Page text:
- Progressively worsening weakness or sensation problems
- Pins and needles or numbness in the face
- Difficulty speaking or swallowing
- Drop attacks (falling without loss of consciousness) or fainting
- Bladder or bowel problems
Research shows the most effective way to treat your injury is with a combination of treatment options which are tailored to your individual dysfunctions. Research evidence supports various treatment approaches. Your best treatment direction should be guided by an expert in the rehabilitation such as a musculoskeletal physiotherapist who specialises in neck injuries or whiplash. Potential treatment methods for whiplash include:
- Continuing your normal daily regime: Acting Normal!
- Active treatment guided by your physiotherapist.
- Exercise to encourage flexibility, strength and good posture.
- Fine neck muscle and proprioception retraining programs guided by a physiotherapist.
- Acupuncture or dry needling for pain relief.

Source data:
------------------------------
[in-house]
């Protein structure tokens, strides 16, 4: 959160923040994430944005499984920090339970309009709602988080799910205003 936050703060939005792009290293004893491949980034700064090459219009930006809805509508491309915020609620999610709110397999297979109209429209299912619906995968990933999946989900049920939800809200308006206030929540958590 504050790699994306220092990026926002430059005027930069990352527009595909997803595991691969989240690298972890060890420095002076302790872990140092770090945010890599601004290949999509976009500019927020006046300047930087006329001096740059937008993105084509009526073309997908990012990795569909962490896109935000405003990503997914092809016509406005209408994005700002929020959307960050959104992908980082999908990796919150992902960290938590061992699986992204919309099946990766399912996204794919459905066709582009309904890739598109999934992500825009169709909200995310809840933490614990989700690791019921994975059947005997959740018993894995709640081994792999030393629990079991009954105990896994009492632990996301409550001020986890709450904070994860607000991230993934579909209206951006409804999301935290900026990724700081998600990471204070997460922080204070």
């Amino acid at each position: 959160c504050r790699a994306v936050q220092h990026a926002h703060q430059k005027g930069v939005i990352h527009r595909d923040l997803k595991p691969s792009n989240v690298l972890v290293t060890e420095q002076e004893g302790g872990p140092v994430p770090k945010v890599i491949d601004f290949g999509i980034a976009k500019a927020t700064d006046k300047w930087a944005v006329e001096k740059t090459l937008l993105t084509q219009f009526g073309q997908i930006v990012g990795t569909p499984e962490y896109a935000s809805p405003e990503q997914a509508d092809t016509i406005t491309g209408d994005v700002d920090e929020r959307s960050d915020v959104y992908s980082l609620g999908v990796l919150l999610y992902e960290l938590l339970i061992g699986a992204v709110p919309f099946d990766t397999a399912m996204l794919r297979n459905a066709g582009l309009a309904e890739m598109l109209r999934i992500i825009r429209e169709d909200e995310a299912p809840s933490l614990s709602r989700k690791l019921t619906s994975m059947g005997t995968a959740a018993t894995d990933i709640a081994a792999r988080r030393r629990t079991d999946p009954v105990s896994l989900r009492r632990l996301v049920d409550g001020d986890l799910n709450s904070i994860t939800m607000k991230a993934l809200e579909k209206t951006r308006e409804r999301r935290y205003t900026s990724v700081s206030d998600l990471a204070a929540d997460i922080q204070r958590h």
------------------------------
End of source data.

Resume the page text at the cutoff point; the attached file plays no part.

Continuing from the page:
- Education on the injury: asking questions!
- Joint mobilisation or manipulation to loosen stiff joints.
- Medication to assist your pain, muscle tension or to assist you psychologically.
- Psychologist advice.
- Vestibular rehabilitation if dizziness is one of your symptoms.
- Soft tissue massage may assist for short-term muscle tension relief.
- Electrotherapy for pain relief and to assist early healing.
Most whiplash patients will start to feel better within a few weeks of the injury. Your physiotherapy treatment will aim to:
- Reduce neck pain, headaches and inflammation.
- Normalise joint range of motion.
- Strengthen your neck muscles.